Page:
Coded Modulation, Superposition Coded Modulation and Sphere Packing Modulation
Figure 1 :Turbo Trellis-Coded Modulation scheme
In classical digital communication systems, modulation and error-correction coding are considered as two different entities. However, the combination of error-correction coding with modulation leads to the concept of Trellis-Coded Modulation (TCM). TCM is a bandwidth efficient scheme, where the redundancy introduced by the coding does not expand the bandwidth since the parity bits are absorbed by the extended signal constellation. One of the objecties of our research is to design TCM schemes for dispersive fading channels. As a further advance in channel coding, turbo coding was proposed in 1993. The databits are encoded twice and two decoders assist each other during decoding. This approach produces remarkable performance results, which are close to the Shannon limits. Turbo coding can be combined with trellis-coded modulation in order to produce Turbo TCM (TTCM) codes. The optimum design of TTCM scheme for dispersive fading channel is our goal in this field.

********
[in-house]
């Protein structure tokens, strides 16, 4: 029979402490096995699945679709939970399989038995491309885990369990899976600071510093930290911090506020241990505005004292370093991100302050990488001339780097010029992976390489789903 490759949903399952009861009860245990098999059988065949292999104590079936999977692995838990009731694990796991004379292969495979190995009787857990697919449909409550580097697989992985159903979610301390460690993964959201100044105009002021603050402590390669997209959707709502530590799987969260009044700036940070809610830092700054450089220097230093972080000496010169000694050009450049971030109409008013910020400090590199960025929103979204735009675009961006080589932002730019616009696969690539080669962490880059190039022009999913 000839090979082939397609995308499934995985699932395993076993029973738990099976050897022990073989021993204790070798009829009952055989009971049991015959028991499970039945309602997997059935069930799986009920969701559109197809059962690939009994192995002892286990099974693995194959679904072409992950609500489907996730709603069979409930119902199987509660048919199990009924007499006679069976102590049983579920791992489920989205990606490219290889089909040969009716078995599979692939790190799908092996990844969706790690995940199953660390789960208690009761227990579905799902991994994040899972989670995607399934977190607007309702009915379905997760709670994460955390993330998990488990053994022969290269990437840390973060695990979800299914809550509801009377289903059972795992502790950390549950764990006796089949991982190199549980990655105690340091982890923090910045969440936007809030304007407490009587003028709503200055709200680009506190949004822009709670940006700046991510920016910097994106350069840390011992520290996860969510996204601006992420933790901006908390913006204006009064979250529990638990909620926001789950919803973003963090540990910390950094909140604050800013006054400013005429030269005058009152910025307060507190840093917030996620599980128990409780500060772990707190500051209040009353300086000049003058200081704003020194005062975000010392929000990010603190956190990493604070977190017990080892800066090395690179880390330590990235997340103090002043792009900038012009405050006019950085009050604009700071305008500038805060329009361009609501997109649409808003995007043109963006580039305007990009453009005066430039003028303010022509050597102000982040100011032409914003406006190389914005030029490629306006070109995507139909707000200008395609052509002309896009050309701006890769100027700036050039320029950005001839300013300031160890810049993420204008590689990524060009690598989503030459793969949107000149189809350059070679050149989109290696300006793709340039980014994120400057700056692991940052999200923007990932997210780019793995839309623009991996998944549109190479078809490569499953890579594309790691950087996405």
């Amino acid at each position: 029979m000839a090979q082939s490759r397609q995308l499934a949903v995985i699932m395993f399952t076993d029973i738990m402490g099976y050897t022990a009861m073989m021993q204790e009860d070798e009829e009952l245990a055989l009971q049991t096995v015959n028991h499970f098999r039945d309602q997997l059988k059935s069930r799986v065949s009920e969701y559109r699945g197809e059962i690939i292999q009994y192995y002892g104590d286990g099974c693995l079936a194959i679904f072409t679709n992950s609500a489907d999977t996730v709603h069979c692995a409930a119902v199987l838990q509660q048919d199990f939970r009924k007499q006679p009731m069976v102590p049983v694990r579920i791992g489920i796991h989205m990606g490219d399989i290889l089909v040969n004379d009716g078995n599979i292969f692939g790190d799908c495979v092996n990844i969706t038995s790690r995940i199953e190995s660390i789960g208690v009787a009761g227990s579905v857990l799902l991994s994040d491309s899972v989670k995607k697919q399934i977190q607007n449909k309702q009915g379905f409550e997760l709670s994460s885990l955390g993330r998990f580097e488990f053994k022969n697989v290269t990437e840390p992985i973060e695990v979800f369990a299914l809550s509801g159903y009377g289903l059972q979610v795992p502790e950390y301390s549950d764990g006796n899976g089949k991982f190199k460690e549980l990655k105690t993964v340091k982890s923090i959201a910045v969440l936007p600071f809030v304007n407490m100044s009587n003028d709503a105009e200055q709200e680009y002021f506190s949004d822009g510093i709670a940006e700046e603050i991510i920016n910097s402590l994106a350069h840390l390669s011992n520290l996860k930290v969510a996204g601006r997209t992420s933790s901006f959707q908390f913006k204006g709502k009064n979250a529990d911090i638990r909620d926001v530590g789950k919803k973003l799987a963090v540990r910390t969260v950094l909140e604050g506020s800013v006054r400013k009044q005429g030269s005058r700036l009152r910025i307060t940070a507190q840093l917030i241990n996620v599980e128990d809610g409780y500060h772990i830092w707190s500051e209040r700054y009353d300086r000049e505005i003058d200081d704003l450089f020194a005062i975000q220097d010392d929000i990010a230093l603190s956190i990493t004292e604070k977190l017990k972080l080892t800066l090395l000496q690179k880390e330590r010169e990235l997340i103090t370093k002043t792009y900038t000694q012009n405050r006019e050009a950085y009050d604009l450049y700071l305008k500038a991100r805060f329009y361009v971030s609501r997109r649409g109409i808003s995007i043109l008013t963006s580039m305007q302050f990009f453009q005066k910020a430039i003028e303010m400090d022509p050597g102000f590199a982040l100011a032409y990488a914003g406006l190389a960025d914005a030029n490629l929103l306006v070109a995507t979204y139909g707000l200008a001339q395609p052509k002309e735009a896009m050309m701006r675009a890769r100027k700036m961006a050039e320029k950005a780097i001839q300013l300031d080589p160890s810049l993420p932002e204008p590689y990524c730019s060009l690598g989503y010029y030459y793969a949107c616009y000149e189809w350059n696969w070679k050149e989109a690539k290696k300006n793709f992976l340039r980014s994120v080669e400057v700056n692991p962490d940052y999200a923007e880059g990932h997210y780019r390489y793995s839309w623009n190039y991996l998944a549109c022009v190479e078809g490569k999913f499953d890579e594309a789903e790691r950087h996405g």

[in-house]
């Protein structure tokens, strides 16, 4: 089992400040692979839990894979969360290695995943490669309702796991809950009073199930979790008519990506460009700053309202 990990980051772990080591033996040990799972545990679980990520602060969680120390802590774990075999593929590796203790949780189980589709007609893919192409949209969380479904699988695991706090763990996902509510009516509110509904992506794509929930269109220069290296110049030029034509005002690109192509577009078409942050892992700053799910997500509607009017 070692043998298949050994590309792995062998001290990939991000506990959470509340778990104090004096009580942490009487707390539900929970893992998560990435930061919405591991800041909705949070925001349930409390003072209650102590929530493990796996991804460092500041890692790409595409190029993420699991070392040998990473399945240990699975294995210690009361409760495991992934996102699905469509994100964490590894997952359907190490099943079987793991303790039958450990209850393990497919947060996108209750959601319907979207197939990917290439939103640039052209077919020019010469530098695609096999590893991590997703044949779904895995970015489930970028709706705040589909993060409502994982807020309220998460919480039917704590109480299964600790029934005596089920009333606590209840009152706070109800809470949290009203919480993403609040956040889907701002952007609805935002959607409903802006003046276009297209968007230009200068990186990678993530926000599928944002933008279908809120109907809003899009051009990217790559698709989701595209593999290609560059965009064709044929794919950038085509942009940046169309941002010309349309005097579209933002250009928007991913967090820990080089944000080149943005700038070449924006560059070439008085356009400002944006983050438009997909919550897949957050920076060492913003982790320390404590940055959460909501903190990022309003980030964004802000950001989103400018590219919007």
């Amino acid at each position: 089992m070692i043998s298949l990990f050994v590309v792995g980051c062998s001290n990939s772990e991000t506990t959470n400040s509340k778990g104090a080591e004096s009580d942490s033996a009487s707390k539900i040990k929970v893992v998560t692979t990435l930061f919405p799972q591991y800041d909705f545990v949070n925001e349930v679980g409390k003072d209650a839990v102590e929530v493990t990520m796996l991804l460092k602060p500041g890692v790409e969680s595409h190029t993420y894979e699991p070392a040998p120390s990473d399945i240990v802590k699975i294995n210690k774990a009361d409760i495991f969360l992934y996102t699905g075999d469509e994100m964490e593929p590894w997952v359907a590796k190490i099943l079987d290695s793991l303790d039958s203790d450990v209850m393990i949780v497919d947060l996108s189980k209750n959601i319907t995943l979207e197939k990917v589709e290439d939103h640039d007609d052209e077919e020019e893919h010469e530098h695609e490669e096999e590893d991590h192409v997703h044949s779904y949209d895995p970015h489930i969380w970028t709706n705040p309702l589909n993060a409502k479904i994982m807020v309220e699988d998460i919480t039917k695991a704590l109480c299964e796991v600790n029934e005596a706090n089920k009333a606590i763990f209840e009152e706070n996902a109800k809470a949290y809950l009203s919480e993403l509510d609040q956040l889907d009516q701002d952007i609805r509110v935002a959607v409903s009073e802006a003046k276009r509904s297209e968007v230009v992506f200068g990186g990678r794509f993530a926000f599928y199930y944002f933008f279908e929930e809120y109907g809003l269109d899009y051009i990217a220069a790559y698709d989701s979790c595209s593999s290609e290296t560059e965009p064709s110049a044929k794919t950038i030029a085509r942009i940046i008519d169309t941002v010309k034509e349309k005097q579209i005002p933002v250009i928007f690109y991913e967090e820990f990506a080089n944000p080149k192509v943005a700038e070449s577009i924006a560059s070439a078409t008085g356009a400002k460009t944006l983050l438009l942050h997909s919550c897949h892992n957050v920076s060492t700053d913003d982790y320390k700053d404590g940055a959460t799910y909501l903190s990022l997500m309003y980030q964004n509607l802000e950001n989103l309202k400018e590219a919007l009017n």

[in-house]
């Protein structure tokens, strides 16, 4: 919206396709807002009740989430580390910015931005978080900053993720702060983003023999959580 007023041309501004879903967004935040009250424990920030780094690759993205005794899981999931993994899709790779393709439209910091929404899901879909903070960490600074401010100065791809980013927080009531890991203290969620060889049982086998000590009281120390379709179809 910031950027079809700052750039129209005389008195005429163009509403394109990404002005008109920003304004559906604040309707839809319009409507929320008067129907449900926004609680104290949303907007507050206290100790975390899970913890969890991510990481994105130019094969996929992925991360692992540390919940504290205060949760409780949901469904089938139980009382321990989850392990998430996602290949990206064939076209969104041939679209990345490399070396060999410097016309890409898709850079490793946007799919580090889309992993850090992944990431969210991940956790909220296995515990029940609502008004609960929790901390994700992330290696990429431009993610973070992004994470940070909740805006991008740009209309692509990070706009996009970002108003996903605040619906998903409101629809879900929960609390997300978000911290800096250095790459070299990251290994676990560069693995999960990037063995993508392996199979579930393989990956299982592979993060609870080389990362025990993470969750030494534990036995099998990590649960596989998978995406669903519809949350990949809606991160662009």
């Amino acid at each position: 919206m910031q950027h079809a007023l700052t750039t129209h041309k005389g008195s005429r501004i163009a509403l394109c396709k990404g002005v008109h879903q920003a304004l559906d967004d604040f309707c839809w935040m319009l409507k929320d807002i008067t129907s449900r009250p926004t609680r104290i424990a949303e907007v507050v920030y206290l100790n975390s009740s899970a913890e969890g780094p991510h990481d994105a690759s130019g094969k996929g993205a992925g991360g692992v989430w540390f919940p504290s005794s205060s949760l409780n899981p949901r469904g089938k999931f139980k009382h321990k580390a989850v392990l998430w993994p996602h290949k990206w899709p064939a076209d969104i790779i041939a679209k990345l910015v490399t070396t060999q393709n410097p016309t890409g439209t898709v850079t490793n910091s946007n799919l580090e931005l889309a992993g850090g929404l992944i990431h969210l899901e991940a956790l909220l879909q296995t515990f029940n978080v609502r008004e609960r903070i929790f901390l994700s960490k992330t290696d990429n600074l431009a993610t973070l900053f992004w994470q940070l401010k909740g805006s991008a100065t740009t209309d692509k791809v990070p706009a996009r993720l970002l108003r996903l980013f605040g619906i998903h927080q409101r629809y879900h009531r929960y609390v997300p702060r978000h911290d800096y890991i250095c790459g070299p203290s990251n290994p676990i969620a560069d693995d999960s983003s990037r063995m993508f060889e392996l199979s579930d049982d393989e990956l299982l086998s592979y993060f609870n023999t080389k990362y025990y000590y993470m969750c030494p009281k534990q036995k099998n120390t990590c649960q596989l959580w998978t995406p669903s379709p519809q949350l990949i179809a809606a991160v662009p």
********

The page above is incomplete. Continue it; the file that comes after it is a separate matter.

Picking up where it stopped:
Turbo Trellis Coded Hierarchical Modulation |
Prof Lajos Hanzo, Dr. Soon Xin Ng, Mr Hua Sun
 Turbo Trellis Coded hierarchical modulation for cooperative communications
 Joint Source and Turbo Trellis Coded Hierarchical Modulation for Context-aware Medical Image Transmission [More Publications]
Hierarchical Modulation (HM), which is also known as layered modulation, has been widely adopted in industry nowadays. Its strict backward compatibility and low complexity let it becomes an efficient solution to the problems of upgrading wireless communication services. The potential employment of HM scheme in cooperative communications to increase the throughput and to lower the power consumption has drawn more and more attentions. Nowadays, the researchers had discussed several possible ways to combine HM scheme and CM scheme in cooperative communication system. The common choice is to use multiple lower modulation level encoder blocks and combine the independently coded bits by HM scheme to produce higher modulation level symbols.